First, let me correct last night’s description of Cairo. It is perhaps a bit more cacophonous and unruly than I had perceived in the dark the previous night. The population density is staggering. Most folks live in a sea of largely unfinnished appartment blocks (owners pay less taxes on an unfinnished structure) which gives the city a… well…. unfinished look. There is a lot of road construction to try to keep up with the rapidly increasing population.
Egypt, though only one tenth the size of Canada has more than 80 million people, compared to Canada’s 33 million. But here’s the rub – Egypt is 95% uninhabitable desert. All these folks live in the remaining 5% of land and the population is increasing by 1 million every 9 months.
Anyway, the Giza Pyramids are right along the edge of the city that stops abruptly on the desert’s edge.
On first glance the pyramids don’t seem as large as you might think but as you approach the enormity becomes apparent. This one is 480 feet and is made of 2,300,000 blocks of stone ranging in weight from 2-15 tons.
Pyramids are four sided structures corresponding to the four compass points.
From obeserving the death of the sun each evening, and its rebirth each morning, the ancient Egyptians deduced that there was an afterlife. But they assumed that the afterlife was a rebirth back into the physical world. So, those who were rich andpowerful enough to do so were entombed with all their stuff so they’d have it when they came back.
Rick and I went into the pyramid in the forground of the above shot. You enter by crouching into a small shaft (maybe 3 feet square) and descend 70 feet down and then 70 feet back up to the center of the pyramid were the burial chamber is. The chamber is empty but for a single open sarcophegus. The contents of the chamber have long since been emptied by tomb robbers.
If you turn 180 degrees from where I took the above picture you see nothing but desert. This is the mighty Sahara which extends from this spot for 4000 kms to the Atlantic ocean. I found this to be more stunning than the pyramids .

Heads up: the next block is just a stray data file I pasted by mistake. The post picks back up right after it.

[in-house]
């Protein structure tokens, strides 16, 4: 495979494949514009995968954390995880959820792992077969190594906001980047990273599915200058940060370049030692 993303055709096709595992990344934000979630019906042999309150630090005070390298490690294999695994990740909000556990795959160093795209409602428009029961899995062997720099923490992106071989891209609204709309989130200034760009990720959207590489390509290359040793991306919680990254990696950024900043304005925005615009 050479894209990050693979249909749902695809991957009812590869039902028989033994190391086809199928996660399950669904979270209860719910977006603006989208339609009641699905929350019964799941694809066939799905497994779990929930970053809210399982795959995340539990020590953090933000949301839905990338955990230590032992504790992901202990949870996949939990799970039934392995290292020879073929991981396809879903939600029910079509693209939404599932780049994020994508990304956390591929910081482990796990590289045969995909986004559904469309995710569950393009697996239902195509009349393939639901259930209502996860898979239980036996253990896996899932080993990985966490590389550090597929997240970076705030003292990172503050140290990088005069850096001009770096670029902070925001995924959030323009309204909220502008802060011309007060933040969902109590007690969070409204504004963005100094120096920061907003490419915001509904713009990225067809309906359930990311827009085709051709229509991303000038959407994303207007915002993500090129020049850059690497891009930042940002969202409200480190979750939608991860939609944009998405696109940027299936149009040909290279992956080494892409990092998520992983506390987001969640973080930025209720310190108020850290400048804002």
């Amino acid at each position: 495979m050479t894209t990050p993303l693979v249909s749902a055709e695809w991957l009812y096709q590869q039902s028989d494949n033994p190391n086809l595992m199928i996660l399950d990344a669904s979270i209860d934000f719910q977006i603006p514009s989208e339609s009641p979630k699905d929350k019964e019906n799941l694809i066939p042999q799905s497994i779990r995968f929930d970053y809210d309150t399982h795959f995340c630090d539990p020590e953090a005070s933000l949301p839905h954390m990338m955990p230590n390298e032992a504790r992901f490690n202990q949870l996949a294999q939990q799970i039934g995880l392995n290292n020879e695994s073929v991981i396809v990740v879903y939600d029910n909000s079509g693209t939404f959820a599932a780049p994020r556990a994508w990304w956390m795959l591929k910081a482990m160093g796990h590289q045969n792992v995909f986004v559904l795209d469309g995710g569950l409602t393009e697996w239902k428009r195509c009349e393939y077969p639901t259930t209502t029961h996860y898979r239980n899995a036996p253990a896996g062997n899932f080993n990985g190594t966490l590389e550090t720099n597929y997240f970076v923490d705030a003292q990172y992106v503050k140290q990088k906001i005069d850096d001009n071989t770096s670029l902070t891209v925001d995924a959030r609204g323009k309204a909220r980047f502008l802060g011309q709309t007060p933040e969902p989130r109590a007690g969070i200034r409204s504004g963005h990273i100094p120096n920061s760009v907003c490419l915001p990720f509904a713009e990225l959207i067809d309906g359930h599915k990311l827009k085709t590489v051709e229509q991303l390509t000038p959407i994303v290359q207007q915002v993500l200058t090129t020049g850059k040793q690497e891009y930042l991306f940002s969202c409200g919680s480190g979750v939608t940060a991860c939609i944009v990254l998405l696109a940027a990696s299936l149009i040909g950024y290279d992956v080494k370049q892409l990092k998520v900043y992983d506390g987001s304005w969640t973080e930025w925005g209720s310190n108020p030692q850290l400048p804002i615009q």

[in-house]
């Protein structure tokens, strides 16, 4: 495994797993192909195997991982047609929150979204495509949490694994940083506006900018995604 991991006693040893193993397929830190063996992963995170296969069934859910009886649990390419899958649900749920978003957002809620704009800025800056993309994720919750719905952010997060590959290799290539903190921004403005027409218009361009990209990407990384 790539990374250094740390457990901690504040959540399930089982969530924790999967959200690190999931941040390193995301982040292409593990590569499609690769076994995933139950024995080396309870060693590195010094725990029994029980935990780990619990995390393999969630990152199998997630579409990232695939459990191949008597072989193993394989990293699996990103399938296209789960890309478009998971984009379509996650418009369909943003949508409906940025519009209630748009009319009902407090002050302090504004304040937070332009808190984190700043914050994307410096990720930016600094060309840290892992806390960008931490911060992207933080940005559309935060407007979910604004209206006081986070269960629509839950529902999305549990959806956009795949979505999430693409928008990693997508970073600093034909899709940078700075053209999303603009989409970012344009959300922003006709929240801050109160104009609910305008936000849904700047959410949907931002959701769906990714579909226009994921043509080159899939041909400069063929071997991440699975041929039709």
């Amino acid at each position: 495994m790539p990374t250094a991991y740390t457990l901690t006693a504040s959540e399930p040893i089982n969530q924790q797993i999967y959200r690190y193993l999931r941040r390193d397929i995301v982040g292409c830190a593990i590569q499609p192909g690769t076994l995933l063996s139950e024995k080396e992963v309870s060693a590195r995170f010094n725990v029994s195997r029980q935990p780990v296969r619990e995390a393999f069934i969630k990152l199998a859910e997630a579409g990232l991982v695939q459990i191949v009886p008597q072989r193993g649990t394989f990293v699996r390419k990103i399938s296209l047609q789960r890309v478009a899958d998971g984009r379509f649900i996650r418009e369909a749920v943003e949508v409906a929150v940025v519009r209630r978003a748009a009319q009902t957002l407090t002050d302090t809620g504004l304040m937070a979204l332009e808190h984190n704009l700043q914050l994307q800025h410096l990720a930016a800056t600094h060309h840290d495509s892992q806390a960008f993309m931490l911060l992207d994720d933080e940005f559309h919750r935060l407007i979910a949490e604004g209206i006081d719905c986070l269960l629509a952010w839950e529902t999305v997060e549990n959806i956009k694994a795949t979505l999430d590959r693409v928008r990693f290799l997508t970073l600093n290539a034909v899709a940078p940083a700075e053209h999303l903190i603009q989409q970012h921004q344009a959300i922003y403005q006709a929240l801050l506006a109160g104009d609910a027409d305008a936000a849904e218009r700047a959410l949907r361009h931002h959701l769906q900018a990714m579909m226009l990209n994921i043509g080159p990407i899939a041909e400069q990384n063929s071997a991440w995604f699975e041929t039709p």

Standing on guard at the entrance of the whole area is the Sphinx; body of a lion, head of a king – presumably King Khufu who’s tomb is directly behind.
We left the Giza pyramids and traveled 2okms south of Cairo to Memphis which is the first capitol of the Ancient Kingdom. The roadway followed a canal taken from the Nile that gives surprisingly verdent life to the fertile ground. Farming here is done much the same way it has been for thousands of years.
There’s not much left at Memphis but a small compound with a large statue of Ramses ll and some smaller relics and statues. Ramses ll was the most powerful of all the Pharohs.
Nearby is the step pyramid of King Zostr (1st King of the 3rd Dynasty). This was wonderful to see. You entered through the remains of this collonade to a large courtyard in front of the Pyramid (below).
We also visited the Tomb of Maryruka and King Titi (6th Dynasty 20430 BC.) Rikk and I descended into this one as well. I somehow forgot to take pictures of the outside which has not been restored so didn’t look like much more than a rocky hill. But here are pictures of the entrance shaft and burial chamber.
From here we travelled to Old Cairo where we visited a Coptic Church (Egyptian Orthodox) built over a site where the Holy Family stayed for several months on their flight to Egypt. (we weren’t allowed to take pictures. ) We also visited a famous Synagogue (no pictures) before returning to our hotel.
Tomorrow we get up at 6am to catch a flight to Luxor to see, among other things, the Valley of the Kings.
I’ve left out so much of the day – but these were some highlights anyway. Equally wonderful were the conversations with our guide Magda who was so wonderfully informative.
In closing, I wanted to show you how abruptly the desert starts. The picture doesn’t really show the drama of it – it’s quite amazing – there is an actual line where the green is no more and ocean of sand takes over for thousands of miles.